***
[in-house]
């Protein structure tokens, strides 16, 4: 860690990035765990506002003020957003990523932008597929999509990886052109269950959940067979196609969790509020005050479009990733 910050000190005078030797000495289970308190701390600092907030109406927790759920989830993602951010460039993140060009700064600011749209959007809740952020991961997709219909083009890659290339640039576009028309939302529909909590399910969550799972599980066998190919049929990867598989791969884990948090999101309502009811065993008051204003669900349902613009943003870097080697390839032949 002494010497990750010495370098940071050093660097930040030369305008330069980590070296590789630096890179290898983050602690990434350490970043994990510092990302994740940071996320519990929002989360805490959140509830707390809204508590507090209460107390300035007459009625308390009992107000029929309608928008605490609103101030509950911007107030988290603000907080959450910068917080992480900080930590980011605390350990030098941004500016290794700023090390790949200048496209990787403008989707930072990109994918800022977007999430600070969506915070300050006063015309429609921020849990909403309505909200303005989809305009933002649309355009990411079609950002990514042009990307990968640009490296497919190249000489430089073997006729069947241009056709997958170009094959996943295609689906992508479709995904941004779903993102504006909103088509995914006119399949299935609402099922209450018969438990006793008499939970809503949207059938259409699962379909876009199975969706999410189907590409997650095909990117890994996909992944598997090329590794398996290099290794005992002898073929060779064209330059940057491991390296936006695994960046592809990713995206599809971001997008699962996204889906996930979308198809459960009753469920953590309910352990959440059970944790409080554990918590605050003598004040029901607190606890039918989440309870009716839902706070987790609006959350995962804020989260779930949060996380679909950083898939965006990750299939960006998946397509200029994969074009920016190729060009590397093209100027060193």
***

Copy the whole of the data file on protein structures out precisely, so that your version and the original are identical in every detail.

[in-house]
């Protein structure tokens, strides 16, 4: 860690990035765990506002003020957003990523932008597929999509990886052109269950959940067979196609969790509020005050479009990733 910050000190005078030797000495289970308190701390600092907030109406927790759920989830993602951010460039993140060009700064600011749209959007809740952020991961997709219909083009890659290339640039576009028309939302529909909590399910969550799972599980066998190919049929990867598989791969884990948090999101309502009811065993008051204003669900349902613009943003870097080697390839032949 002494010497990750010495370098940071050093660097930040030369305008330069980590070296590789630096890179290898983050602690990434350490970043994990510092990302994740940071996320519990929002989360805490959140509830707390809204508590507090209460107390300035007459009625308390009992107000029929309608928008605490609103101030509950911007107030988290603000907080959450910068917080992480900080930590980011605390350990030098941004500016290794700023090390790949200048496209990787403008989707930072990109994918800022977007999430600070969506915070300050006063015309429609921020849990909403309505909200303005989809305009933002649309355009990411079609950002990514042009990307990968640009490296497919190249000489430089073997006729069947241009056709997958170009094959996943295609689906992508479709995904941004779903993102504006909103088509995914006119399949299935609402099922209450018969438990006793008499939970809503949207059938259409699962379909876009199975969706999410189907590409997650095909990117890994996909992944598997090329590794398996290099290794005992002898073929060779064209330059940057491991390296936006695994960046592809990713995206599809971001997008699962996204889906996930979308198809459960009753469920953590309910352990959440059970944790409080554990918590605050003598004040029901607190606890039918989440309870009716839902706070987790609006959350995962804020989260779930949060996380679909950083898939965006990750299939960006998946397509200029994969074009920016190729060009590397093209100027060193």